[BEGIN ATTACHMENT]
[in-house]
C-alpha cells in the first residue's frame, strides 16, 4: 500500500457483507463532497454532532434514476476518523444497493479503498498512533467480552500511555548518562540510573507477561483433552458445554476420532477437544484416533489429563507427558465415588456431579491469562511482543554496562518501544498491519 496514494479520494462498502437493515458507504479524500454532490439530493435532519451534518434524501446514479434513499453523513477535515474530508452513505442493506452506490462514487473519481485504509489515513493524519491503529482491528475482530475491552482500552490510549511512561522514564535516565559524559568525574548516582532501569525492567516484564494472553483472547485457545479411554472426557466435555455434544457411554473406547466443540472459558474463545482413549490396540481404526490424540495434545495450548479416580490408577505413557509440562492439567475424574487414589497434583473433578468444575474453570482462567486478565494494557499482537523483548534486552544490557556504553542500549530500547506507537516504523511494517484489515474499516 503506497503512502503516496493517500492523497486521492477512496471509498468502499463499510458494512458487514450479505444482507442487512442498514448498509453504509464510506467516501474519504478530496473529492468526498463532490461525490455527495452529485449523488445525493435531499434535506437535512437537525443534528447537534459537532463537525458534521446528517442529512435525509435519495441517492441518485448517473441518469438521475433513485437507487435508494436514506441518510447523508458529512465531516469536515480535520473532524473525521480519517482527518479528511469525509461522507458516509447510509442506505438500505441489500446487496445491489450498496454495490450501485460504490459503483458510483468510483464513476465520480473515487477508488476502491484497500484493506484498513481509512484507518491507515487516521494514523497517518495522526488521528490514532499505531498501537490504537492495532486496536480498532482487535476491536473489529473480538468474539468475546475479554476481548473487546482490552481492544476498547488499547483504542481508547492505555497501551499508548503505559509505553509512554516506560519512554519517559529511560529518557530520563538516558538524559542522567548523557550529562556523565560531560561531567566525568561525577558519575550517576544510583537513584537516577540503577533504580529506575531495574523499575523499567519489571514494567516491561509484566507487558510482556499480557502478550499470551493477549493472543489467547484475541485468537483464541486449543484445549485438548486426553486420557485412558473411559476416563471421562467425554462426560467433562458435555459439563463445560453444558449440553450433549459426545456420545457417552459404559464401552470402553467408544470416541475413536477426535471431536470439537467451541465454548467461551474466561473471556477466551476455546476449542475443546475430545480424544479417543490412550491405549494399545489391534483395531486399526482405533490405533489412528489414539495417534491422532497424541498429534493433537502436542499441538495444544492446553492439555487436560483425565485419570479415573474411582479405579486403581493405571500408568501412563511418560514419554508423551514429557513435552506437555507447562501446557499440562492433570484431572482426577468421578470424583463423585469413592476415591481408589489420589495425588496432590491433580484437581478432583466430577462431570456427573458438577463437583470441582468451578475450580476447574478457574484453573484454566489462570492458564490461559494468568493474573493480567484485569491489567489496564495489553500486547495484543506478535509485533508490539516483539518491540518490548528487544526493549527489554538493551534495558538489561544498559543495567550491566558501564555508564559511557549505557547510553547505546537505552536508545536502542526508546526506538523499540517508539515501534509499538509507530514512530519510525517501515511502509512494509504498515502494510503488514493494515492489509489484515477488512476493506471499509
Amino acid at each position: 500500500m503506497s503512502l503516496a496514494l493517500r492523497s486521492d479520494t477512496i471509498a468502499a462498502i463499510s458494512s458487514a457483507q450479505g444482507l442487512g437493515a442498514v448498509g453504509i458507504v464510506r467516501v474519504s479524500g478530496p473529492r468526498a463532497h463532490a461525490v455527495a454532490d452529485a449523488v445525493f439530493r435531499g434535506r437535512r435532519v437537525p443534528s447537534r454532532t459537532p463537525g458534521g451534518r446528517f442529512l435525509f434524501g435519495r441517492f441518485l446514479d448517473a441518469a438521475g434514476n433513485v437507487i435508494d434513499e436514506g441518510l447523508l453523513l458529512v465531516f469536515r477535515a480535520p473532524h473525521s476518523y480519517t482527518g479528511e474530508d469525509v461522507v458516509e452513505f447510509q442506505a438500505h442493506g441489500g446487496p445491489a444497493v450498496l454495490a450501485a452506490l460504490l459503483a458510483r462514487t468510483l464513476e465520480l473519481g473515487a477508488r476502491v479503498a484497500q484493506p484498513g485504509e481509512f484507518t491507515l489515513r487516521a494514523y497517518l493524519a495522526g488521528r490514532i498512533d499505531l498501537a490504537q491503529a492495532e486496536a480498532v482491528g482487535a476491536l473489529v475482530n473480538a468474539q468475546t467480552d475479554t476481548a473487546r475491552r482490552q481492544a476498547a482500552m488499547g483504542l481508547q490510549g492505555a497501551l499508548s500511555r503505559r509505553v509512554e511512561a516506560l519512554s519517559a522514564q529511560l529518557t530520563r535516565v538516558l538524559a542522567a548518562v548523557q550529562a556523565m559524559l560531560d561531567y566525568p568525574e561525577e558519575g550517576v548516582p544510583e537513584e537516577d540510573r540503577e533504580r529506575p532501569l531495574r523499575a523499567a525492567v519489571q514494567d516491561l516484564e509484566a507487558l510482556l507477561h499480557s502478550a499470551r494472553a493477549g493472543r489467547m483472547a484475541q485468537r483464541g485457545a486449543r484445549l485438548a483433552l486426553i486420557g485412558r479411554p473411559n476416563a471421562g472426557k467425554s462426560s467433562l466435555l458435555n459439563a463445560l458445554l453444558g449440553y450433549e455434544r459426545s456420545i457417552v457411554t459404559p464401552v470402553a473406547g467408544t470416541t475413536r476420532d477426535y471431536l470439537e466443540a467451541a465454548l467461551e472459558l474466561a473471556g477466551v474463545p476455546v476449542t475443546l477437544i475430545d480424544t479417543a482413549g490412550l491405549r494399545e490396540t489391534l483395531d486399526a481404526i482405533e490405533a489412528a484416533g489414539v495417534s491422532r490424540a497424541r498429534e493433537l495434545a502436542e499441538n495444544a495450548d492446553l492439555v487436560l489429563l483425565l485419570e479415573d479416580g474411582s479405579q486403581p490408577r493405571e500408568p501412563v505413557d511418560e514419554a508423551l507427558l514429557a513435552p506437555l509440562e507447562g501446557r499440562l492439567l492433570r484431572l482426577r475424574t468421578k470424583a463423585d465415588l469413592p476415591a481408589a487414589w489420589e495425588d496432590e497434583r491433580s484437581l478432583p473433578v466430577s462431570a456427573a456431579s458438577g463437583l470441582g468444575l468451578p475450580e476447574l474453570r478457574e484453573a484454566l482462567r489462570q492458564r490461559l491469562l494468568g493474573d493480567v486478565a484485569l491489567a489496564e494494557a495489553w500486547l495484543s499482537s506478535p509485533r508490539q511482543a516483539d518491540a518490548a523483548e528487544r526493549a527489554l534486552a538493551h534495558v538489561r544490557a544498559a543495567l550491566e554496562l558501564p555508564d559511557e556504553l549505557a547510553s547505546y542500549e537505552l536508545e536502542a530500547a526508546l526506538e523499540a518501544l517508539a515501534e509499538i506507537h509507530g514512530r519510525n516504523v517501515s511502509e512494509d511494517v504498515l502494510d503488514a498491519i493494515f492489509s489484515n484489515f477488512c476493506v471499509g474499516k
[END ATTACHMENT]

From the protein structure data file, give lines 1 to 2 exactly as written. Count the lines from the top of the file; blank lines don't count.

[in-house]
C-alpha cells in the first residue's frame, strides 16, 4: 500500500457483507463532497454532532434514476476518523444497493479503498498512533467480552500511555548518562540510573507477561483433552458445554476420532477437544484416533489429563507427558465415588456431579491469562511482543554496562518501544498491519 496514494479520494462498502437493515458507504479524500454532490439530493435532519451534518434524501446514479434513499453523513477535515474530508452513505442493506452506490462514487473519481485504509489515513493524519491503529482491528475482530475491552482500552490510549511512561522514564535516565559524559568525574548516582532501569525492567516484564494472553483472547485457545479411554472426557466435555455434544457411554473406547466443540472459558474463545482413549490396540481404526490424540495434545495450548479416580490408577505413557509440562492439567475424574487414589497434583473433578468444575474453570482462567486478565494494557499482537523483548534486552544490557556504553542500549530500547506507537516504523511494517484489515474499516 503506497503512502503516496493517500492523497486521492477512496471509498468502499463499510458494512458487514450479505444482507442487512442498514448498509453504509464510506467516501474519504478530496473529492468526498463532490461525490455527495452529485449523488445525493435531499434535506437535512437537525443534528447537534459537532463537525458534521446528517442529512435525509435519495441517492441518485448517473441518469438521475433513485437507487435508494436514506441518510447523508458529512465531516469536515480535520473532524473525521480519517482527518479528511469525509461522507458516509447510509442506505438500505441489500446487496445491489450498496454495490450501485460504490459503483458510483468510483464513476465520480473515487477508488476502491484497500484493506484498513481509512484507518491507515487516521494514523497517518495522526488521528490514532499505531498501537490504537492495532486496536480498532482487535476491536473489529473480538468474539468475546475479554476481548473487546482490552481492544476498547488499547483504542481508547492505555497501551499508548503505559509505553509512554516506560519512554519517559529511560529518557530520563538516558538524559542522567548523557550529562556523565560531560561531567566525568561525577558519575550517576544510583537513584537516577540503577533504580529506575531495574523499575523499567519489571514494567516491561509484566507487558510482556499480557502478550499470551493477549493472543489467547484475541485468537483464541486449543484445549485438548486426553486420557485412558473411559476416563471421562467425554462426560467433562458435555459439563463445560453444558449440553450433549459426545456420545457417552459404559464401552470402553467408544470416541475413536477426535471431536470439537467451541465454548467461551474466561473471556477466551476455546476449542475443546475430545480424544479417543490412550491405549494399545489391534483395531486399526482405533490405533489412528489414539495417534491422532497424541498429534493433537502436542499441538495444544492446553492439555487436560483425565485419570479415573474411582479405579486403581493405571500408568501412563511418560514419554508423551514429557513435552506437555507447562501446557499440562492433570484431572482426577468421578470424583463423585469413592476415591481408589489420589495425588496432590491433580484437581478432583466430577462431570456427573458438577463437583470441582468451578475450580476447574478457574484453573484454566489462570492458564490461559494468568493474573493480567484485569491489567489496564495489553500486547495484543506478535509485533508490539516483539518491540518490548528487544526493549527489554538493551534495558538489561544498559543495567550491566558501564555508564559511557549505557547510553547505546537505552536508545536502542526508546526506538523499540517508539515501534509499538509507530514512530519510525517501515511502509512494509504498515502494510503488514493494515492489509489484515477488512476493506471499509